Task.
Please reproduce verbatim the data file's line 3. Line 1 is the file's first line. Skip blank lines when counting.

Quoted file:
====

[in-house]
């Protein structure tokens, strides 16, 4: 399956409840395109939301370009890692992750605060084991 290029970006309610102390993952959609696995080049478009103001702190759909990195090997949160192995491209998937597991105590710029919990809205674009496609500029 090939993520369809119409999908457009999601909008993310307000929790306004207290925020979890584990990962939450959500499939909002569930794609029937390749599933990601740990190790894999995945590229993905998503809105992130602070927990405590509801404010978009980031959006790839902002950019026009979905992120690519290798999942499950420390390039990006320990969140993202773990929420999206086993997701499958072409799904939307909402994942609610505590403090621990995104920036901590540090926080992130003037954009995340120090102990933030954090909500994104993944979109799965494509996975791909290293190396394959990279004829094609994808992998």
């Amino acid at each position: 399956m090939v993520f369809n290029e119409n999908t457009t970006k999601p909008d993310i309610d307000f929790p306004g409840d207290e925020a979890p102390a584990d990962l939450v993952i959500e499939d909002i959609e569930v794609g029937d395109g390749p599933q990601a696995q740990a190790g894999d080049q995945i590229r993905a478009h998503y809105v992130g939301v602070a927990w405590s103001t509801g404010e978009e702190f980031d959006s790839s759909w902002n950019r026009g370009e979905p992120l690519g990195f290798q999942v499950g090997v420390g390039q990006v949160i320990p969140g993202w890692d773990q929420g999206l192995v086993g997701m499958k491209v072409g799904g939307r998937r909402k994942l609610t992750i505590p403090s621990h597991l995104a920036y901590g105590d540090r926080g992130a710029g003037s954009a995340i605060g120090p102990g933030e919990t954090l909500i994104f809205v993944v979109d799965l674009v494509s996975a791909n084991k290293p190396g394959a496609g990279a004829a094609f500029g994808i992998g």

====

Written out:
């Amino acid at each position: 399956m090939v993520f369809n290029e119409n999908t457009t970006k999601p909008d993310i309610d307000f929790p306004g409840d207290e925020a979890p102390a584990d990962l939450v993952i959500e499939d909002i959609e569930v794609g029937d395109g390749p599933q990601a696995q740990a190790g894999d080049q995945i590229r993905a478009h998503y809105v992130g939301v602070a927990w405590s103001t509801g404010e978009e702190f980031d959006s790839s759909w902002n950019r026009g370009e979905p992120l690519g990195f290798q999942v499950g090997v420390g390039q990006v949160i320990p969140g993202w890692d773990q929420g999206l192995v086993g997701m499958k491209v072409g799904g939307r998937r909402k994942l609610t992750i505590p403090s621990h597991l995104a920036y901590g105590d540090r926080g992130a710029g003037s954009a995340i605060g120090p102990g933030e919990t954090l909500i994104f809205v993944v979109d799965l674009v494509s996975a791909n084991k290293p190396g394959a496609g990279a004829a094609f500029g994808i992998g």